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Is it worth getting an advisor?

  • 20-08-2022 7:56am
    Registered Users Posts: 953 ✭✭✭

    I'm currently working off farm and will be starting a partnership with the auld fella over the next year or so. We're a small dairy and dairy to beef operation. Milking 60, and about 250 acres, some of it rented out.

    Anyway, himself has always been against getting an advisor or any sort of external help or advice, mostly out of stubbornness. With the new schemes in play, I'm starting to think it will be vital to get an advisor in. Do most people in here have an advisor? If so, do you see it as essential?


  • Registered Users Posts: 3,027 ✭✭✭StevenToast

    It will be a requirement to use an advisor to access the new ACRES scheme....similar to GLAS

    "Don't piss down my back and tell me it's raining." - Fletcher

  • Registered Users Posts: 2,529 ✭✭✭cute geoge

    Look anyone starting out will need an adviser .Various different schemes and grants there for young farmers .I dealt with Teagasc ,top drawer service but then again it depends what adviser is working for teagasc local to you .Ask around neighbour farmers who they use and you can't go far wrong

  • Registered Users Posts: 3,102 ✭✭✭Siamsa Sessions

    When I started back farming in 2015 I got an advisor and found him useful for the first year or two.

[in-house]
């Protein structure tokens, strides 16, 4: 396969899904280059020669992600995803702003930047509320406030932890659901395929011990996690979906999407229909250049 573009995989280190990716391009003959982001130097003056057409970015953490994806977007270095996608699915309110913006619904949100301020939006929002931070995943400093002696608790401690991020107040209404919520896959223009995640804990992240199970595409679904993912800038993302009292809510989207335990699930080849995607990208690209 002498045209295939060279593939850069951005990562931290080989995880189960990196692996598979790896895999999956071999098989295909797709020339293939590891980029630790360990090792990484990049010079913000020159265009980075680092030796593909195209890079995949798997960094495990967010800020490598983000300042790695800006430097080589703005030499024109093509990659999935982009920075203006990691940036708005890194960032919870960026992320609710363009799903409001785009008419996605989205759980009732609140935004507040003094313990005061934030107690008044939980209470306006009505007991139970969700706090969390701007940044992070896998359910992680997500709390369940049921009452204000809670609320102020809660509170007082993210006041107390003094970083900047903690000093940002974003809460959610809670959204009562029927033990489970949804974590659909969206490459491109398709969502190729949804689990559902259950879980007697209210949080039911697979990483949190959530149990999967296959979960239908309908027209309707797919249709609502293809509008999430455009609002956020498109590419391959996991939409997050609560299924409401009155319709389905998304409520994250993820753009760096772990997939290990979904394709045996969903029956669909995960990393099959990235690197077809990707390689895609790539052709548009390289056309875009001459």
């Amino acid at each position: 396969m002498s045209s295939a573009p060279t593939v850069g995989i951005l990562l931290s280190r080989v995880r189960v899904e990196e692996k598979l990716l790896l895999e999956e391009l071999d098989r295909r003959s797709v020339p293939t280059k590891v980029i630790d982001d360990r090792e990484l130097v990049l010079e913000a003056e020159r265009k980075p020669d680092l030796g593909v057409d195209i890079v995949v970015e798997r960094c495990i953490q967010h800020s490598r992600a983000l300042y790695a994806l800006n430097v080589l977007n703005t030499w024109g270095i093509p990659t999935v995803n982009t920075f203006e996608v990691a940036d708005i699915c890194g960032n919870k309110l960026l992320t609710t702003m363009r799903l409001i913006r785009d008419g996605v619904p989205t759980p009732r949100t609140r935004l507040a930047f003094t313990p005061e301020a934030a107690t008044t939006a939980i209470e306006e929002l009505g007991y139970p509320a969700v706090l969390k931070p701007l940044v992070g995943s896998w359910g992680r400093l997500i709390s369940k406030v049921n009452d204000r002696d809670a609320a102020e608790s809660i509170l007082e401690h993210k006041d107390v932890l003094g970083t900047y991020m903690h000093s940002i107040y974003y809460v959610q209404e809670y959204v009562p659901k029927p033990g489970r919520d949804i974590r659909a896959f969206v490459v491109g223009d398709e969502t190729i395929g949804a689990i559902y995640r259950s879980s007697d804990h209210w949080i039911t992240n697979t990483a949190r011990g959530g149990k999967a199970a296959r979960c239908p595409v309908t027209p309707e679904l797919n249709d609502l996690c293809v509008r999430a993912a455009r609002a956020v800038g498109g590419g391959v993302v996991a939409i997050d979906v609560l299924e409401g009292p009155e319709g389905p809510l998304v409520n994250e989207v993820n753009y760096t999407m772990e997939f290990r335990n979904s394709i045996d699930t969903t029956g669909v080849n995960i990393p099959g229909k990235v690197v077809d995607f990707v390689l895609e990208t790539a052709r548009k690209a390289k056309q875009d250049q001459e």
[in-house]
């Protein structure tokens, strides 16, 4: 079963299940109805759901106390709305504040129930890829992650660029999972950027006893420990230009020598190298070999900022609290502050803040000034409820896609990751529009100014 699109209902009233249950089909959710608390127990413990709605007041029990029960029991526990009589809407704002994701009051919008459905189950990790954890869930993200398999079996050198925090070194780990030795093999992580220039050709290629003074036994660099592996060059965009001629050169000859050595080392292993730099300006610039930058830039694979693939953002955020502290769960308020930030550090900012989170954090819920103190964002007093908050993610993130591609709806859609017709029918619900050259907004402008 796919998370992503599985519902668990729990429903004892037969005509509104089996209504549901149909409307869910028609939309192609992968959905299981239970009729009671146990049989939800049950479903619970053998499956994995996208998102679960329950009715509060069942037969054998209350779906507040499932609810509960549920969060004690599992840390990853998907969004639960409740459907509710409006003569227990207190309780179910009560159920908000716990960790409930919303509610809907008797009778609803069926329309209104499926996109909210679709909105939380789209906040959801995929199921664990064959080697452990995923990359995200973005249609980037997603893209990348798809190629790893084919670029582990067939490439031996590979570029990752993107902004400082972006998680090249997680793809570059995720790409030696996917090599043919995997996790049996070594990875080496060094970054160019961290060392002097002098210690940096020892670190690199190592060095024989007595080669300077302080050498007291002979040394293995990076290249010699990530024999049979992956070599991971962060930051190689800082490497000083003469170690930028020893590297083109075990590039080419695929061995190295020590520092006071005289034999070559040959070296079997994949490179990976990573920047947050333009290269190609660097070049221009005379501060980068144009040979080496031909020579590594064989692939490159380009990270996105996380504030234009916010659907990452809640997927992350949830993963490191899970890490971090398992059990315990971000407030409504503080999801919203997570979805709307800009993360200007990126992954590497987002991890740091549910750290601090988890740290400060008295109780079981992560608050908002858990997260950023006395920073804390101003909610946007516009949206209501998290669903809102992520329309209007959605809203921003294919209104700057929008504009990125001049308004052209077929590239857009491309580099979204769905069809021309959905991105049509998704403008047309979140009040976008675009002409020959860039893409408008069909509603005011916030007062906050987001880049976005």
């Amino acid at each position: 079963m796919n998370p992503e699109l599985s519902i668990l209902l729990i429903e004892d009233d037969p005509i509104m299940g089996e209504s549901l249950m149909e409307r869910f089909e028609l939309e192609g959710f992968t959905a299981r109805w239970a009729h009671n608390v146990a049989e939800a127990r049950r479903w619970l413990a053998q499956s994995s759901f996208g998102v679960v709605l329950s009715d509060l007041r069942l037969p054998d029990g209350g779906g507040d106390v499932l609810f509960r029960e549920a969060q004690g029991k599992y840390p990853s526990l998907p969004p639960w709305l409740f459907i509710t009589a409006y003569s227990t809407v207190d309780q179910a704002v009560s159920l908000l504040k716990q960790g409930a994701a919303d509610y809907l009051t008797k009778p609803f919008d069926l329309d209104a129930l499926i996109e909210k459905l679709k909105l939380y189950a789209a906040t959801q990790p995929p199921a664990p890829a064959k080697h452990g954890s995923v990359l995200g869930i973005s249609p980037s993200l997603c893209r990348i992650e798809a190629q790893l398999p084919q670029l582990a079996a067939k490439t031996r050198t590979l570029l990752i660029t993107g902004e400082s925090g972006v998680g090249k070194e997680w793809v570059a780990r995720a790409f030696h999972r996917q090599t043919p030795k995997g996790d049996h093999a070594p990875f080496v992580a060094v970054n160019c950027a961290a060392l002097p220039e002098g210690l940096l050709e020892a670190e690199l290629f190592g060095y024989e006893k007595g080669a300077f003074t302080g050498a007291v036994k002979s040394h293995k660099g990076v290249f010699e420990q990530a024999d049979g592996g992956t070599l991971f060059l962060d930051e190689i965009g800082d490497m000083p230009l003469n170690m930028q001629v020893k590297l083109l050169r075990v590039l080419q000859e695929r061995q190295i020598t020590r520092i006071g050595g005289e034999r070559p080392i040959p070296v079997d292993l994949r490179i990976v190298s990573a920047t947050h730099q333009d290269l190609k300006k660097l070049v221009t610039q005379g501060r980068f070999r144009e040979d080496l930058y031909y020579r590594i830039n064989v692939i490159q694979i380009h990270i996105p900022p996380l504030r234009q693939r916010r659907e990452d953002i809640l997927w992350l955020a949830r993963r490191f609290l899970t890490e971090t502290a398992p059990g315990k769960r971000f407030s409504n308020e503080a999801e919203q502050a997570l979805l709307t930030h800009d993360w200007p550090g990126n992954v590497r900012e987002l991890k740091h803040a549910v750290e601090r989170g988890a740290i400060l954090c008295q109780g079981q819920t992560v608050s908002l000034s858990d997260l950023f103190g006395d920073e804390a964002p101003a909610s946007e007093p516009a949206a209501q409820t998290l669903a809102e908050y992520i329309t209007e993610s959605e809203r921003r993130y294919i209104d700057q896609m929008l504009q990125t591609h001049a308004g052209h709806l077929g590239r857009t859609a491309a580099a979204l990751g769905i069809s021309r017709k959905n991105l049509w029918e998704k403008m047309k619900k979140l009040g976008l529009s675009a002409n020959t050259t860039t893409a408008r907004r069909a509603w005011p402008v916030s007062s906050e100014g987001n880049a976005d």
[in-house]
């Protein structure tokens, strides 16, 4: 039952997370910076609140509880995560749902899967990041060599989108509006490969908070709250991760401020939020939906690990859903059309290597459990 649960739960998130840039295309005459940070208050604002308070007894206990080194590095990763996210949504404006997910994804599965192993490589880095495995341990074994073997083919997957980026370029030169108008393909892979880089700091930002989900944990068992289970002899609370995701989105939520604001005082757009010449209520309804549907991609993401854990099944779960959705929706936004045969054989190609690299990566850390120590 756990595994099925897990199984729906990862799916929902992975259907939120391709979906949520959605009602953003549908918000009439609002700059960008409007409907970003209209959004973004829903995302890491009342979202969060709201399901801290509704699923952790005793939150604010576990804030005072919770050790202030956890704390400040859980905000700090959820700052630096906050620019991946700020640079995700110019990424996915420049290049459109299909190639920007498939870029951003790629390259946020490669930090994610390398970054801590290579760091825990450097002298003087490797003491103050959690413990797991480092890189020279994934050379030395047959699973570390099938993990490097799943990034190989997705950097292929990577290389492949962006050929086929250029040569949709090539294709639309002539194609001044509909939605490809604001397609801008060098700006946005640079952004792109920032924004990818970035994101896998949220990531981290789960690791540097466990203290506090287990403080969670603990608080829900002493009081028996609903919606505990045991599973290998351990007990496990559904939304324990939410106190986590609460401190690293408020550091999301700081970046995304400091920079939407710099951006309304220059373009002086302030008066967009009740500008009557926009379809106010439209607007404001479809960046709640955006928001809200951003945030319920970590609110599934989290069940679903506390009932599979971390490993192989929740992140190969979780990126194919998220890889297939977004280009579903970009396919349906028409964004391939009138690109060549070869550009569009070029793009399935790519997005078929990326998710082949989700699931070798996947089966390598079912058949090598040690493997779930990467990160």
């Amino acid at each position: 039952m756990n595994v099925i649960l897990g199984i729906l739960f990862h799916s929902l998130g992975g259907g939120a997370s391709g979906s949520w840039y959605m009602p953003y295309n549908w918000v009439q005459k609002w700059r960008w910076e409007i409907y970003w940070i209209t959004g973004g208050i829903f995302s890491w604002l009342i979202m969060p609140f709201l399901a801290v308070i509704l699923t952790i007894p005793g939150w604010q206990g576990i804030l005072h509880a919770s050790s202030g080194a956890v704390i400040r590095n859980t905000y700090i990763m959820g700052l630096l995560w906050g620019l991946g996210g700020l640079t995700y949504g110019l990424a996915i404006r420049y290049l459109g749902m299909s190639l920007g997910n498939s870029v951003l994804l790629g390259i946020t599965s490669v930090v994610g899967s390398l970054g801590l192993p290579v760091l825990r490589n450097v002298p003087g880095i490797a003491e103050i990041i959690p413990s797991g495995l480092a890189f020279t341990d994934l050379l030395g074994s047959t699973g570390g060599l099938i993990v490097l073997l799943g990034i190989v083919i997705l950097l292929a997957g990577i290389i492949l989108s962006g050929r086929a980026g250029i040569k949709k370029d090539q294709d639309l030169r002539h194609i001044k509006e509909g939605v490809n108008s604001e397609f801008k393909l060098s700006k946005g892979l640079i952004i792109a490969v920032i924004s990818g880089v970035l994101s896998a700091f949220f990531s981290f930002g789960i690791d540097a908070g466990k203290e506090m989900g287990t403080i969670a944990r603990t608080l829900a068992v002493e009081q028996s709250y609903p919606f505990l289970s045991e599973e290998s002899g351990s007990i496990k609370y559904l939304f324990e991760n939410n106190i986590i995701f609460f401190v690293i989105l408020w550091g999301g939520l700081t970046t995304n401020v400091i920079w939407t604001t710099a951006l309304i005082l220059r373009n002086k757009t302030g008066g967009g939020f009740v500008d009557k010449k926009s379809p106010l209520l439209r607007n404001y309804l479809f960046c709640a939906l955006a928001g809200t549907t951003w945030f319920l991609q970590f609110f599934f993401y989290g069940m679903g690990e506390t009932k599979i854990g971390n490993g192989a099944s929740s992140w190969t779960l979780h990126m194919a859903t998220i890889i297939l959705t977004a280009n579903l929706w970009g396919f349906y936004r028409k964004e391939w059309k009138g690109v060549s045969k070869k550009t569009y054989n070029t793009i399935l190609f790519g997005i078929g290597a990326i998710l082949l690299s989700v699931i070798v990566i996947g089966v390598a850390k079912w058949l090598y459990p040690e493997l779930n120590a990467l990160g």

After that, I found this farming forum on boards (invaluable) and realised whatever the advisor was telling me I had already read on here or seen in the Journal.

    I was with Teagasc back then but might consider a private guy if there was a KT scheme in the offing. Talking to other farmers is much more useful than a public servant (essentially what Teagasc advisors are) reading from a Government document

    Trading as Sullivan’s Farm on YouTube

  • Registered Users Posts: 1,135 ✭✭✭ruwithme

    He's no "doe" either the boss man, if he's 250 acres land under him. whatever you do, don't buy or read the journal.

    Get a few names of independent men in the greater area your in.don't go with the first suggested, unless his name comes up time & time again as being very good.

    No harm inviting him out to look at options for the future or any changes

  • Registered Users Posts: 5,011 ✭✭✭bogman_bass

    if it’s worth getting an advisor or not depends if you are going to implement their advice or not

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  • Registered Users Posts: 4,244 ✭✭✭White Clover

    This is definitely bad advice.

    Just because an adviser recommends something doesn't mean it's the best route to take.

    By all means listen, but make up your own mind after. Do not allow yourself to be pressured into a decision.

  • Registered Users Posts: 1,282 ✭✭✭mr.stonewall

    Similar here, do it all here myself. Its actually very easy to apply for most schemes on agfood.

    The only time I have in the past 5-6 year I have had to engage with an advisor has been to make plot changes for SFP.

    Tams is relatively straightforward to apply and submit claims. Being knowledge of changes and potential schemes is vital, it's easy to keep up to speed with boards here, and the agri media

  • Registered Users Posts: 555 ✭✭✭laoisgem

    This 1000% ask your neighbors who they use. I've dealt with planners that didn't know their arse from their elbow and have lost farmers thousands from simply not ticking a box on the application form.

  • Registered Users Posts: 4,672 ✭✭✭alps

    Get a good accountant first...He might even recommend a good advisor.

    They're 2 of the most important agents you'll have on the farm.